By Danielle Stoppelmann, Daily Staff Reporter
Published April 16, 2012
After about a year of construction and planning that included student input, Alice Lloyd Residence Hall will be completed by mid-August as students prepare to move in to the newly renovated building in the fall.
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Robert Yurk, director of housing planning and design, said the planning team for the residence hall renovations held student focus groups and issued online surveys to figure out the most desirable improvements they could make to the building.
“We love getting that feedback and that input,” Yurk said. “So hopefully, we can address those concerns and the needs and the desires.”
Spaces on the first and second floors have been completely renovated to allow for a more open layout and easy navigation, according to Yurk. Additionally, student rooms have received mechanical and electrical upgrades, such as new lighting and flooring features, updated fire suppression systems and air conditioning.
Yurk said that during the renovation process, the team was able to create more student rooms in the form of suites, some of which contain two floors. Yurk said he hopes the suites will be “fun and popular,” adding that they will be available through the normal housing assignment process.
The basement of Alice Lloyd, which will be the largest community room within the residence hall, has was also renovated to make the space more welcoming for student use.
Other common areas include a laundry room, music practice rooms, study rooms, classrooms and student lounges.
University Housing spokesman Peter Logan noted that students from nearby residence halls, including as Couzens Residence Hall and Mosher-Jordan Residence Hall, will have easier access to Alice Lloyd through a new entrance from Palmer Field.
“By promoting more of the entrance to the building on the Palmer Field side, it builds on that whole neighborhood experience that we’ve been working into the Residential Life Initiatives,” Logan said. “It’s not about a series of very distinct and isolated buildings, but creating more of a flow among residence halls that share a neighborhood.”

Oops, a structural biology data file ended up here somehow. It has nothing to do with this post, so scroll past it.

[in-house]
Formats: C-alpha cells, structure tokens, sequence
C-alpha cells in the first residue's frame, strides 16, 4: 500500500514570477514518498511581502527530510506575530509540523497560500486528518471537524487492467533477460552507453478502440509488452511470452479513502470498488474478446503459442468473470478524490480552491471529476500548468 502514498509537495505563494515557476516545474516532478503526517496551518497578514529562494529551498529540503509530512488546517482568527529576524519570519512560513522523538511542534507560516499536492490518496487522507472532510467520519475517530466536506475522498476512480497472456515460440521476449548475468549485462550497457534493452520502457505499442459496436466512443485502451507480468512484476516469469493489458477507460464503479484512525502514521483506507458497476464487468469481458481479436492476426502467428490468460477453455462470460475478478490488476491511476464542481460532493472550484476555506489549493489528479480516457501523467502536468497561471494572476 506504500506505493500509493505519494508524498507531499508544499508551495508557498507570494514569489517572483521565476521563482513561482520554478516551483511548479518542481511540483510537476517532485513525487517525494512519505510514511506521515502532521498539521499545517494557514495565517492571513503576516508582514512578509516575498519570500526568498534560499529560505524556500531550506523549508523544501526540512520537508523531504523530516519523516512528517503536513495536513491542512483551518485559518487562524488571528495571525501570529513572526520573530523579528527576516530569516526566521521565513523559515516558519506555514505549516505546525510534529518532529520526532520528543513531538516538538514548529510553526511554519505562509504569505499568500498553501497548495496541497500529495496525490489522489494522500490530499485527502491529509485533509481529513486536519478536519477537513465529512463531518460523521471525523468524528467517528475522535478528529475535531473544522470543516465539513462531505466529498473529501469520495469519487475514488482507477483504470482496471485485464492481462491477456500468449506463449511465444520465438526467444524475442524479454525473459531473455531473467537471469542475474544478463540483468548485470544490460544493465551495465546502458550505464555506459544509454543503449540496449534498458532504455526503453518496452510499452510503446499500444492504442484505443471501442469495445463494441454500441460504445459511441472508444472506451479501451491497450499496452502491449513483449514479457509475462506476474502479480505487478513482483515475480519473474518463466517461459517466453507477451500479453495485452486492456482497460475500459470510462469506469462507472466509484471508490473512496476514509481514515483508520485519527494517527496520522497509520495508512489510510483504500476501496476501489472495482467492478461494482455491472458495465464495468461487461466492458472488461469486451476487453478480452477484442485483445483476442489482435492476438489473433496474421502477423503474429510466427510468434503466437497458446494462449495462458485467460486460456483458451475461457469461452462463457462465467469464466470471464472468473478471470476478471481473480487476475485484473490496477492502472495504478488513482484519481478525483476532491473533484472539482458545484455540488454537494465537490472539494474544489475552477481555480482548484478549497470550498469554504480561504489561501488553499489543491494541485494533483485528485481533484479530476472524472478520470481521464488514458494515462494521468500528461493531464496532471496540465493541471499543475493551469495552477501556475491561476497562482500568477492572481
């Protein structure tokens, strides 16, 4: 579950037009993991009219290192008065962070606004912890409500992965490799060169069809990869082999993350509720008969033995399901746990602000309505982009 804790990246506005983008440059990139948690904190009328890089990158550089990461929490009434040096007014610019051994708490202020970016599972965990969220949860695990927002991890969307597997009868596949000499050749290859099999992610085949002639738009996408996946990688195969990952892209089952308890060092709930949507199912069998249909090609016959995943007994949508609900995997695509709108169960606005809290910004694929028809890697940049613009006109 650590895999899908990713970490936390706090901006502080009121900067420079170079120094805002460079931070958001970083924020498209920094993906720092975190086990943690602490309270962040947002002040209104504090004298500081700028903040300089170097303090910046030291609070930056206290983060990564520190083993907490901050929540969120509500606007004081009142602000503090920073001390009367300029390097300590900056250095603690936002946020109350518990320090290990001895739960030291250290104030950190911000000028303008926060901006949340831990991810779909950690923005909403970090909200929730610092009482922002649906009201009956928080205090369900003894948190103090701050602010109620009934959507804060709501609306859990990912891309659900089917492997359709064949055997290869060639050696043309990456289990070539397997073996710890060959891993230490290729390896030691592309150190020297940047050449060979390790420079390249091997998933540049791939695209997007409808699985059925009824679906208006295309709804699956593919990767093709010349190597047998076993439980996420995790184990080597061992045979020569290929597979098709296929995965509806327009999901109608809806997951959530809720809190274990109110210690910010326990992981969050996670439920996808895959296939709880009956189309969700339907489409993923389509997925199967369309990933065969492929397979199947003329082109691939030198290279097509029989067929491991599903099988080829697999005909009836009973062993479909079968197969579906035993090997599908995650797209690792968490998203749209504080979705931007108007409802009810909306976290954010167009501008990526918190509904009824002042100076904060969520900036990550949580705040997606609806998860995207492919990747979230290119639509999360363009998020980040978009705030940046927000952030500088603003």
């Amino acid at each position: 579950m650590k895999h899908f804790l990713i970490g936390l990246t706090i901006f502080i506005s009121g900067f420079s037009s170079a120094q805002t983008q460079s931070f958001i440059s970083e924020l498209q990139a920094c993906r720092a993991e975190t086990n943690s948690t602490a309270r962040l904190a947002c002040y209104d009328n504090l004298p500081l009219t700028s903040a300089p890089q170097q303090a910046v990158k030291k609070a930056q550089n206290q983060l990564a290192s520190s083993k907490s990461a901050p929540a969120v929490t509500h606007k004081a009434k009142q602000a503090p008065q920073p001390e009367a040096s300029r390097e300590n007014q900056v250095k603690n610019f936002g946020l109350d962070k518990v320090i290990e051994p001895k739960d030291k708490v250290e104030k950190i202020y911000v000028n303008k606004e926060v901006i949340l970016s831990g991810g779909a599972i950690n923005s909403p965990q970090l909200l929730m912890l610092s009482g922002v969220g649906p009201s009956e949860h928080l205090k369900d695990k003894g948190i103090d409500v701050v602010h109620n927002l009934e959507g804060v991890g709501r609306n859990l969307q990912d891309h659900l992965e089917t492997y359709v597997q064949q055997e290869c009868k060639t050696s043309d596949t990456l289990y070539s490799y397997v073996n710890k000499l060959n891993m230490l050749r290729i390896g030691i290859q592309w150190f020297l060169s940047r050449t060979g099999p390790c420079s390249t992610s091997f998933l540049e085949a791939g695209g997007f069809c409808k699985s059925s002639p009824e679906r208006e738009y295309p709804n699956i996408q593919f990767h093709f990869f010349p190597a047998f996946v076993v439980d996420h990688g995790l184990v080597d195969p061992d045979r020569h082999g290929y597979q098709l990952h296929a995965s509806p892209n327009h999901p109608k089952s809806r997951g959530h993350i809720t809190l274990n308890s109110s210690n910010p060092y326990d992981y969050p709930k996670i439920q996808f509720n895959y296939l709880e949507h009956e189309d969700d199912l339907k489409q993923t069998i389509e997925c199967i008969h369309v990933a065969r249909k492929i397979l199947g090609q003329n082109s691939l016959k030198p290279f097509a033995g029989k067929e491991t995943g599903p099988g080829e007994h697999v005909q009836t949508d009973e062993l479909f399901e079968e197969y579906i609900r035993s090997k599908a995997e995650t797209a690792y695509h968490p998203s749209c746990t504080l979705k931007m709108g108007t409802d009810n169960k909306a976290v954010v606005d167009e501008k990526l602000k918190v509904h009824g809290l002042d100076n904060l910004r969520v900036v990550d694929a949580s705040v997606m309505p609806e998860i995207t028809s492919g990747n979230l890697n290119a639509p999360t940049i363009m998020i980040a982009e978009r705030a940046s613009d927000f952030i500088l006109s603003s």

Logan said 520 students will live in Alice Lloyd next year, 175 of which will be a part of the Lloyd Hall Scholars Program, which is a living and learning community for students interested in literature and the arts.
Yurk said the design team tried to use environmentally-friendly products when possible, as it has done with other recently renovated residence halls such as Couzens. He said the building also has motion-sensor lighting throughout the corridors, lounges, bathrooms and other common areas.
The design team also installed low water-flow appliances and an energy recovery unit, which harvests hot and cold air from showers and bathrooms to limit the residents’ water consumption. Insulation on the exterior walls has also been added to further improve energy conservation.
Yurk said University Housing is looking forward to seeing student reactions to the renovated space.
“Every time we finish a project, we’re excited,” Yurk said. “We hope that we addressed the concerns that we heard in the focus groups and the surveys … (and that) the students find (the changes) exciting, beneficial, useful, both from a serious point of view of studying, but also from a leisure point of view.”
Last night, the Housing Design and Planning team hosted an event to thank students who live in Mosher-Jordan and Couzens for tolerating the inconvenience posed by the construction in Alice Lloyd. Students had the opportunity to ask design team members questions about the changes.
LSA freshman Andrew Loeb, a member of LHSP who lives in Couzens, said there were only a few instances in which the construction directly affected him, noting that sometimes loud noises woke him up when he tried to sleep in and occasionally dust from the work blew into his window.